coca cola freestyle machine

How Coca-Cola Freestyle Builds Awareness and Relationships

By: Seth Arenstein

April 1, 2019

Sometimes iconic brands dictate the terms of their relationships with smaller companies. Not Coca-Cola Freestyle, the touchscreen-operated Coke dispenser seen in restaurants and cinemas. Instead, Coca-Cola Freestyle focuses on building strong, collaborative relationships with key customer partners, says its marketing director Sarah Greenberg Sachs, a speaker at The Social Shake-Up, May 6-9 in Atlanta. This focus has helped Coca-Cola quickly create awareness for the product, she says. In addition, its partners have taught the beverage company a few lessons about social.

Coca-Cola Freestyle Marketing Director Sarah Greenberg Sachs

Sarah Greenberg Sachs, Marketing Director, Coca-Cola Freestyle

The Social Shake-Up team asked Greenberg Sachs to share her approach to relationship-building as it relates to the marketing function.

Social Shake-Up: You lead marketing for Coca-Cola Freestyle, the nifty fountain dispenser touch-screen we see at restaurants. What’s it like building awareness for a niche product within a powerhouse household brand like Coca-Cola? 

Sarah Greenberg Sachs: It’s been fascinating. With Coca-Cola Freestyle, we have two unique challenges: We are geographically dispersed. And we play an “ingredient brand” role within our partners’ establishments. To address the first challenge, we utilize media solutions and partners that can offer messages in specific and geo-targeted ways. To address the second, we focus on building strong and collaborative relationships with key customer partners. This helps bring the Coca-Cola Freestyle brand to life in a way that makes sense for each partner. Leveraging these strategies, we’ve been able to build significant awareness for the brand in a very short period.

SSU: Integrated marketing is a key competency in a large global company like Coca-Cola. What tips can you offer readers who are seeking to align their campaigns with PR, sales and customer service goals? How do you suggest avoiding silos? 

Greenberg Sachs: My recommendation is to build strong internal and external relationships, solicit frequent input from all partners, and remain open to new ways of thinking and executing.

SSU: How are you shaking up social media and marketing at Coca-Cola Freestyle? Any new approaches that you’re piloting this year? Lessons learned?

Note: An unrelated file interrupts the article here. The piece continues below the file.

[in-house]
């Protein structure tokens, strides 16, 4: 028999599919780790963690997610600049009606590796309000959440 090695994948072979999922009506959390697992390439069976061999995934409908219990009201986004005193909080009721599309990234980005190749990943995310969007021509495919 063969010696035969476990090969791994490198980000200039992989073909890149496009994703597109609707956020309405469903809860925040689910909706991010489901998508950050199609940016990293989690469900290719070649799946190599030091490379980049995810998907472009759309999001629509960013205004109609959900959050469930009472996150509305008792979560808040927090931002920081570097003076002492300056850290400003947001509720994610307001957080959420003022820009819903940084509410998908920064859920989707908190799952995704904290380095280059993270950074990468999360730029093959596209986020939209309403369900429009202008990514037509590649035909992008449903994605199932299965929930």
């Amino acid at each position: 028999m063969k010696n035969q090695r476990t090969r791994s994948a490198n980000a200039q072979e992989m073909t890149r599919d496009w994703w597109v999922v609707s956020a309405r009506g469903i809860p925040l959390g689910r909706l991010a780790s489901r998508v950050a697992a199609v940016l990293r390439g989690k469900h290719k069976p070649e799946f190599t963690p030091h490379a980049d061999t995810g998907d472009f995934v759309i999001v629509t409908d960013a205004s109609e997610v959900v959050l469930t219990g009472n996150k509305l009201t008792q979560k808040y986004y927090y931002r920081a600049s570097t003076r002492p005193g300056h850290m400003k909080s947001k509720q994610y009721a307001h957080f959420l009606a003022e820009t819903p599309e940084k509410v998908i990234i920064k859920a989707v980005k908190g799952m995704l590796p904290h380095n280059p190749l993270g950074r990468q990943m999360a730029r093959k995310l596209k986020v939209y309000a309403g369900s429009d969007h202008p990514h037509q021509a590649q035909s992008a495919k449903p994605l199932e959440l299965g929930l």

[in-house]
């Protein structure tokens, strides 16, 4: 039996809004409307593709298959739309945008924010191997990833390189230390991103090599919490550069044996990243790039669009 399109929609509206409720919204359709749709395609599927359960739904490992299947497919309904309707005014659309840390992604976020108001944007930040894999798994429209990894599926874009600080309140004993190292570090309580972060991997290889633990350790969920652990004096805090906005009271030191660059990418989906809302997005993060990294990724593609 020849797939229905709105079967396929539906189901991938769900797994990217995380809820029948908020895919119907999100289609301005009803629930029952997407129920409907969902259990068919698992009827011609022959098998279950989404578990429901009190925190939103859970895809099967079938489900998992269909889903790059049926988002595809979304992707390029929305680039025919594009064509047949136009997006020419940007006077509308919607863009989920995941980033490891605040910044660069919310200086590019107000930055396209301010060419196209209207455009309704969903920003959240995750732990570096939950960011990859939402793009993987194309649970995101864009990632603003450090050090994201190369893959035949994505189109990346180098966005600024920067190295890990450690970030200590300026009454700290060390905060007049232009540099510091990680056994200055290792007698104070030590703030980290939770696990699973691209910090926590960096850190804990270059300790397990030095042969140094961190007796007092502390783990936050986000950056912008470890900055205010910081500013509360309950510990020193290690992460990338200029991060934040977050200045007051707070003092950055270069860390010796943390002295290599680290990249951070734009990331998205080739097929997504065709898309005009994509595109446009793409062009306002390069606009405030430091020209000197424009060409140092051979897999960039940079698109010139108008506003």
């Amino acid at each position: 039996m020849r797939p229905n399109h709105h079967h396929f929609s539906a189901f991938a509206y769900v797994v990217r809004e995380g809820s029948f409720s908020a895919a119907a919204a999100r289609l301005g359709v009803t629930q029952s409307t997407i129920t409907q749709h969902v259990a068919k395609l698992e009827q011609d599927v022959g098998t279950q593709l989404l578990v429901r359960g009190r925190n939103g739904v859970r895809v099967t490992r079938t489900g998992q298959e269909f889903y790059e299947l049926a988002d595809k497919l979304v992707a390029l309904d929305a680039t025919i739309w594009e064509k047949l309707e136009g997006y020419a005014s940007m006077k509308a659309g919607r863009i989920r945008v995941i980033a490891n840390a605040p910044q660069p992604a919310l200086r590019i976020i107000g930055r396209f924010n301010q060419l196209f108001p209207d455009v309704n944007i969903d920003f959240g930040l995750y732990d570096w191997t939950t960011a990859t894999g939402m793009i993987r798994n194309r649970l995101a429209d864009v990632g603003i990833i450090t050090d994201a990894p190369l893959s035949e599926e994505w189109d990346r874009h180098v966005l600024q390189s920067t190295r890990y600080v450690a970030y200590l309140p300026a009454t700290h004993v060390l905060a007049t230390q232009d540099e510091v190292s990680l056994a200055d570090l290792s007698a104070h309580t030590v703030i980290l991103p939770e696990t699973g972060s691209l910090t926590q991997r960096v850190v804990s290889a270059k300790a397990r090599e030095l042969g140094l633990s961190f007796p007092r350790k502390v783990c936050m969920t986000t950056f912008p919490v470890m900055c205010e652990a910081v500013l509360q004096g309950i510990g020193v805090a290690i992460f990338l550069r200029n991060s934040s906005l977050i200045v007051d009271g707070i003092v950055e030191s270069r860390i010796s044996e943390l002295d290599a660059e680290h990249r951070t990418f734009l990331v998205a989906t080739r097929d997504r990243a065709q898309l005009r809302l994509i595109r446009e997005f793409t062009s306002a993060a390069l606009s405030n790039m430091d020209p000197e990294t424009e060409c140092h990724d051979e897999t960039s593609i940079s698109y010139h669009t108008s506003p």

Greenberg Sachs: Within Coca-Cola Freestyle, we’re keeping a close eye on key “movers and shakers” in social media to learn from them. We especially like to watch our customer partners who are making a mark in social. Brands like Wendy’s and Arby’s are creating tremendous earned value through their social activations. We want to do the same but in an authentic, Coca-Cola Freestyle way.

Susan Greenberg Sachs will share more social media marketing wisdom as part of The Social Shake-Up, May 6-8 in Atlanta.

SSU: Visual identity and design are huge parts of consumer product rollouts. How do you work with designers and creatives to ensure campaigns have the proper look and feel? 

Greenberg Sachs: The best way to get great creative is to have a tight and concise brief. Do your homework before bringing in creative teams so that you are crystal clear on what you want to achieve and whom you are targeting with your creative. A tight brief will also help you evaluate creative work in a non-emotional way (you just ask – does this meet the brief?).

SSU: What kinds of strategic partnerships have you built as part of your role at Coca-Cola? How do you improve existing relationships, or open doors to new ones? 

Greenberg Sachs: Our customer partners are critical to Coca-Cola Freestyle’s success. Because of this, we really try to understand our customers’ needs, goals, and realities so that we can become great partners in driving joint success.  

Connect with Sarah on LinkedIn.

At The Social Shake-Up